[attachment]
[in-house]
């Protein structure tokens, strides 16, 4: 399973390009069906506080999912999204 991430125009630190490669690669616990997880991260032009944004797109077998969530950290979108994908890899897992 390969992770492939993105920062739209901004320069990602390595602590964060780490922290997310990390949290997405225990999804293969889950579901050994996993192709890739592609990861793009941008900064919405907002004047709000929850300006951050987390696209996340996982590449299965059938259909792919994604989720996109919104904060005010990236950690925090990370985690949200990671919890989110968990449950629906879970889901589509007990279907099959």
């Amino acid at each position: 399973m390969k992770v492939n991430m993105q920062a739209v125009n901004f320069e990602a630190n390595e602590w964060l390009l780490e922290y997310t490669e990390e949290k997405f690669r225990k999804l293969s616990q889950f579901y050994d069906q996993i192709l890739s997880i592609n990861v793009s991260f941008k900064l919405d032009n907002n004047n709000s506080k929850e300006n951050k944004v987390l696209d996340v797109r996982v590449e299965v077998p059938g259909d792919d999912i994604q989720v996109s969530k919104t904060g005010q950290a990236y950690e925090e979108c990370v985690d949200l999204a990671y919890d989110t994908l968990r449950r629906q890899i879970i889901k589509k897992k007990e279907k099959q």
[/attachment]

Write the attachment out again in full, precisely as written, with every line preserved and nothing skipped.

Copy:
[in-house]
């Protein structure tokens, strides 16, 4: 399973390009069906506080999912999204 991430125009630190490669690669616990997880991260032009944004797109077998969530950290979108994908890899897992 390969992770492939993105920062739209901004320069990602390595602590964060780490922290997310990390949290997405225990999804293969889950579901050994996993192709890739592609990861793009941008900064919405907002004047709000929850300006951050987390696209996340996982590449299965059938259909792919994604989720996109919104904060005010990236950690925090990370985690949200990671919890989110968990449950629906879970889901589509007990279907099959």
């Amino acid at each position: 399973m390969k992770v492939n991430m993105q920062a739209v125009n901004f320069e990602a630190n390595e602590w964060l390009l780490e922290y997310t490669e990390e949290k997405f690669r225990k999804l293969s616990q889950f579901y050994d069906q996993i192709l890739s997880i592609n990861v793009s991260f941008k900064l919405d032009n907002n004047n709000s506080k929850e300006n951050k944004v987390l696209d996340v797109r996982v590449e299965v077998p059938g259909d792919d999912i994604q989720v996109s969530k919104t904060g005010q950290a990236y950690e925090e979108c990370v985690d949200l999204a990671y919890d989110t994908l968990r449950r629906q890899i879970i889901k589509k897992k007990e279907k099959q």